August Event Review: “When Sharks Attack! – How Data Saves Product Managers From Becoming Shark Bait” with Robert Green, Director Product Management, Tableau Software
By Neha Nayak
August 2015 Event
“Tonight we are going to talk about sharks, data and how data is going to help product managers stay away from becoming shark bait” was Robert Green’s opening statement at the August session of SVPMA.
Upon introducing the theme for the evening, Robert Green, Director of Product Management at Tableau Software, engaged the audience in a story that stemmed from a recent headline in USA Today claiming “Shark Attacks Are on the Rise.” Admitting that the news had gotten him and his wife worried and concerned about the safety of their child in water, Robert continued to narrate how the effective use of data helped him address his family’s concern.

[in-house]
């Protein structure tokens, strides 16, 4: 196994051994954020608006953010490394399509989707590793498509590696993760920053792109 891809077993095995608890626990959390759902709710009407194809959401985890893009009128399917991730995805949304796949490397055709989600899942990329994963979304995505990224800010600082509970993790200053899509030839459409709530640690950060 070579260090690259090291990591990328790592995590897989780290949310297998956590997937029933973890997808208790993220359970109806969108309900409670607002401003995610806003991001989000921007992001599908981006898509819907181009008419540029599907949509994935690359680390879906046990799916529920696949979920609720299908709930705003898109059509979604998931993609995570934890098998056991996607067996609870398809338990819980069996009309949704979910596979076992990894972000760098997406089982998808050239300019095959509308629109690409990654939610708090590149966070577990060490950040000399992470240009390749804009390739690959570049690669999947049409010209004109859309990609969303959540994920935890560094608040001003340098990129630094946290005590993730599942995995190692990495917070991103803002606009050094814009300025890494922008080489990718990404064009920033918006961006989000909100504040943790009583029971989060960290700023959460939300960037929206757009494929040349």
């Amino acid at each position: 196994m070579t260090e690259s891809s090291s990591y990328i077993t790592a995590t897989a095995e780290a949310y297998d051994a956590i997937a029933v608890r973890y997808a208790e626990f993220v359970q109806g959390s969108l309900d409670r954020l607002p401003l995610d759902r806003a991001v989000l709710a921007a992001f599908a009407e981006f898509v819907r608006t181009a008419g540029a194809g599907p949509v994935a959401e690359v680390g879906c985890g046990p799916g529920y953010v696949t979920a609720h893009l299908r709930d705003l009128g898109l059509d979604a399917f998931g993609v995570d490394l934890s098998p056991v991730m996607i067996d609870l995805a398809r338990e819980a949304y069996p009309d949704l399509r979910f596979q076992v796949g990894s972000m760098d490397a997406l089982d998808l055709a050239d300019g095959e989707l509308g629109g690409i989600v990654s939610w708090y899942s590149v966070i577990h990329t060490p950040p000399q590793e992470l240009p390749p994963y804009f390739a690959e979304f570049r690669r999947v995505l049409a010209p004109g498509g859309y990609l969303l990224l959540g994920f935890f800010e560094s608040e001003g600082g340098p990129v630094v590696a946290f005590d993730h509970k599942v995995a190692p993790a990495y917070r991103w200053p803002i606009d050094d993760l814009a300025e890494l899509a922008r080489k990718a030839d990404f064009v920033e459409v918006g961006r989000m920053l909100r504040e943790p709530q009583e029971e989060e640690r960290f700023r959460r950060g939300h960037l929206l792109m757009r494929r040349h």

Robert described how he started the process by pulling international shark attack data from 1960 to 2015 and analyzing it for relevant parameters including areas most affected by shark attacks, and survival rate. He further explained how transforming this rich information into a visual format, examining factors such as the scale, and factoring in the accuracy of data collection mechanism over time as well as the impact of population growth, were key to reaching the right conclusion.
Demonstrating how effective use of data helped the family conclude, “Shark Attacks were Actually Not on the Rise!” and regain peace of mind, Robert introduced the three main topics for the session ahead:
- Why visualizing data is important
- Lessons that can be learned from companies that ignored data compared to companies that used data effectively to make informed decisions